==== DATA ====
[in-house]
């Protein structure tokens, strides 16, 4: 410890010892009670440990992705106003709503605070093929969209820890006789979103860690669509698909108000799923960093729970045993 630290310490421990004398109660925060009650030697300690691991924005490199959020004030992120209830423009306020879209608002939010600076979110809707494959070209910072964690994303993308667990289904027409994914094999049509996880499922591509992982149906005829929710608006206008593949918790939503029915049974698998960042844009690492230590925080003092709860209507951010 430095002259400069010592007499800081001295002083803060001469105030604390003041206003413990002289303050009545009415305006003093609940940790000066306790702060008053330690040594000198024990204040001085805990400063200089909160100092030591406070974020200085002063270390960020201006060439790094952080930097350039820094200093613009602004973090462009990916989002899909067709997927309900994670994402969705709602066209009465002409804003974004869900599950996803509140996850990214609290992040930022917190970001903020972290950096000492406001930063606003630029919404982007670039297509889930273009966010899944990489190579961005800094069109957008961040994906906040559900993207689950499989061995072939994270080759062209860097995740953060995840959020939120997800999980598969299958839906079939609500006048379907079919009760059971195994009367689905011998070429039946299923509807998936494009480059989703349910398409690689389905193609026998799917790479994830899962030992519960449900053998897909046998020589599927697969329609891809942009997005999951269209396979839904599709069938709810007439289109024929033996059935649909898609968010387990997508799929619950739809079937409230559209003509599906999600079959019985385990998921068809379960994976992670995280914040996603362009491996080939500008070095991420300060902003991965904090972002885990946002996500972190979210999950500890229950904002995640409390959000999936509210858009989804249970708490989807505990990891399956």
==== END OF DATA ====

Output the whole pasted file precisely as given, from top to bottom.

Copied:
[in-house]
């Protein structure tokens, strides 16, 4: 410890010892009670440990992705106003709503605070093929969209820890006789979103860690669509698909108000799923960093729970045993 630290310490421990004398109660925060009650030697300690691991924005490199959020004030992120209830423009306020879209608002939010600076979110809707494959070209910072964690994303993308667990289904027409994914094999049509996880499922591509992982149906005829929710608006206008593949918790939503029915049974698998960042844009690492230590925080003092709860209507951010 430095002259400069010592007499800081001295002083803060001469105030604390003041206003413990002289303050009545009415305006003093609940940790000066306790702060008053330690040594000198024990204040001085805990400063200089909160100092030591406070974020200085002063270390960020201006060439790094952080930097350039820094200093613009602004973090462009990916989002899909067709997927309900994670994402969705709602066209009465002409804003974004869900599950996803509140996850990214609290992040930022917190970001903020972290950096000492406001930063606003630029919404982007670039297509889930273009966010899944990489190579961005800094069109957008961040994906906040559900993207689950499989061995072939994270080759062209860097995740953060995840959020939120997800999980598969299958839906079939609500006048379907079919009760059971195994009367689905011998070429039946299923509807998936494009480059989703349910398409690689389905193609026998799917790479994830899962030992519960449900053998897909046998020589599927697969329609891809942009997005999951269209396979839904599709069938709810007439289109024929033996059935649909898609968010387990997508799929619950739809079937409230559209003509599906999600079959019985385990998921068809379960994976992670995280914040996603362009491996080939500008070095991420300060902003991965904090972002885990946002996500972190979210999950500890229950904002995640409390959000999936509210858009989804249970708490989807505990990891399956």